Postsurgical wound infection rate is 0.5% for knee endoprostheses and between 1% and 3% for hip endoprostheses. SSI are the number one cause of revision operations following knee replacement surgery and the third most common cause following hip replacement. This can result in a doubling or tripling of the hospital stay, for example after a hip replacement. A stay of up to 28 days causes therefore significantly higher costs.

Patients with postsurgical wound infections following knee replacement surgery are also hospitalised significantly longer than uninfected patients (up to 24 days). The average cost of treating an infected patient is $116,000, compared to $28,000 for a patient free of infection.

Left untreated, a SSI can penetrate deep into the joint and develop into a far more serious – and costly – periprosthetic joint infection. In the US, preoperative patient decontamination prior to knee surgery could save between $0.8 and $2.3 billion annually. Early preventive measures are therefore strongly recommended.

Wound Care Management

“Time heals all wounds”, or so the saying goes. Unfortunately, this is not always the case. Proper wound treatment can be a very complex, time-consuming and costly task. Identifying the type of wound is the starting point for establishing a clear and personalised treatment regimen.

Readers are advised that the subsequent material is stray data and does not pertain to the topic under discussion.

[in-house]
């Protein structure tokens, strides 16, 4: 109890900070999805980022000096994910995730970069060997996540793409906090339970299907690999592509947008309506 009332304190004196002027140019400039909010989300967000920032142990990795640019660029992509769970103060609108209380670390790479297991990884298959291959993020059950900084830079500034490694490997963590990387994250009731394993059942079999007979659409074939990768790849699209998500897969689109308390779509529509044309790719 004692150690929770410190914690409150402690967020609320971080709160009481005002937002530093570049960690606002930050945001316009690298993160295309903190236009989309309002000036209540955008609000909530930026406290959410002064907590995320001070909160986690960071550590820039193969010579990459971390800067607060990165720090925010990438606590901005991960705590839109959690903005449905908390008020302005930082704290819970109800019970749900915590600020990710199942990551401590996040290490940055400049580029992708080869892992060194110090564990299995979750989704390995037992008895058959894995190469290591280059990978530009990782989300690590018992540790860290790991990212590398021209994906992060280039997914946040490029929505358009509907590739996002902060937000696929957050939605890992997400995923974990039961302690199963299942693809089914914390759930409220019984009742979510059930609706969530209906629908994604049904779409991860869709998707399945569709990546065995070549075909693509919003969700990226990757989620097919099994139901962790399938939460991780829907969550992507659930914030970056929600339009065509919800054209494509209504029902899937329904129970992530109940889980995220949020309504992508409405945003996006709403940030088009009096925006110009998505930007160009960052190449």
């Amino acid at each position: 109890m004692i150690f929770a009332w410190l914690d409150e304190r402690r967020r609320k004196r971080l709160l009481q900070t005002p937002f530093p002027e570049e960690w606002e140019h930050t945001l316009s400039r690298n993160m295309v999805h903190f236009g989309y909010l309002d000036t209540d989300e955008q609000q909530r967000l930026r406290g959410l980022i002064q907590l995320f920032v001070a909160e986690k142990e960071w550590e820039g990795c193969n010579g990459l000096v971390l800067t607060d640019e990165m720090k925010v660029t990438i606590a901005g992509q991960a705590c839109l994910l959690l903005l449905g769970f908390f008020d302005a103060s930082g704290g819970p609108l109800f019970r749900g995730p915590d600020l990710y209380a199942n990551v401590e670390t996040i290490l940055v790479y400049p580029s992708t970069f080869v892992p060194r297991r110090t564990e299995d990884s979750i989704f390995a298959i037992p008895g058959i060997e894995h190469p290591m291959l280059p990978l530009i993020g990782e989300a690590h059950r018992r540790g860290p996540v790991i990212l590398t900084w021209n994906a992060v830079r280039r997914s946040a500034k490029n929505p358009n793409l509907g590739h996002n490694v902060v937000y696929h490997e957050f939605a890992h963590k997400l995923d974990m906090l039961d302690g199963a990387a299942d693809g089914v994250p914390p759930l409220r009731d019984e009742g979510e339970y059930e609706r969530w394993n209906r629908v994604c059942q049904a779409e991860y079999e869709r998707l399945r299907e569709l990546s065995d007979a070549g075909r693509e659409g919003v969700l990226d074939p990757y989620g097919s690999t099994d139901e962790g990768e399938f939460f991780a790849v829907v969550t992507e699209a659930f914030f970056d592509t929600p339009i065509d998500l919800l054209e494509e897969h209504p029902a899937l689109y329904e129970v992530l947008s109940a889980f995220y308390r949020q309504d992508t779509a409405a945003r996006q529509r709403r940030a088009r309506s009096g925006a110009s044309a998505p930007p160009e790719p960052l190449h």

Many types of wounds can be divided according to their origin, depth and extent, but also according to the duration until complete closure, which often fundamentally differ from one another in terms of therapy and healing process. A common and useful classification is the initial division into acute and chronic wounds.

Acute wounds

The quality of primary care of acute wounds is of crucial importance for the functional and aesthetic outcome. The aim is to support the wound healing process in its physiological course as best as possible.

Traumatic (or mechanical) wound

Traumatic wounds are caused by various, mostly external, sharp or blunt forces and trauma (pressure, tension or shear forces) on the tissue. They include accidental or occasional wounds as well as planned surgical wounds.

Thermal, chemical and radiation-induced wounds

• Thermal wounds are produced by exposure of tissue to heat or cold (burns/scalds/frostbite/injuries caused by electricity).

• Chemical wounds occur when the skin or mucous membranes are burned by acids or alkalis.

• Radiation-induced wounds can be caused by radioactive isotopes or ionizing radiation, such as those used in x-rays or radiation therapy. Sunburns caused by UV radiation also fall into this category.

Chronic wounds

Chronic wounds can develop from an acute wound at any time, e.g., due to an undetected persistent infection or inadequate primary care. In most cases, however, chronic wounds represent the last stage of progressive tissue destruction, triggered by existing underlying diseases (venous, arterial or metabolic vascular diseases), pressure injury (such as decubitus ulcers) or tumours.

Transforming healthcare through disease prevention & control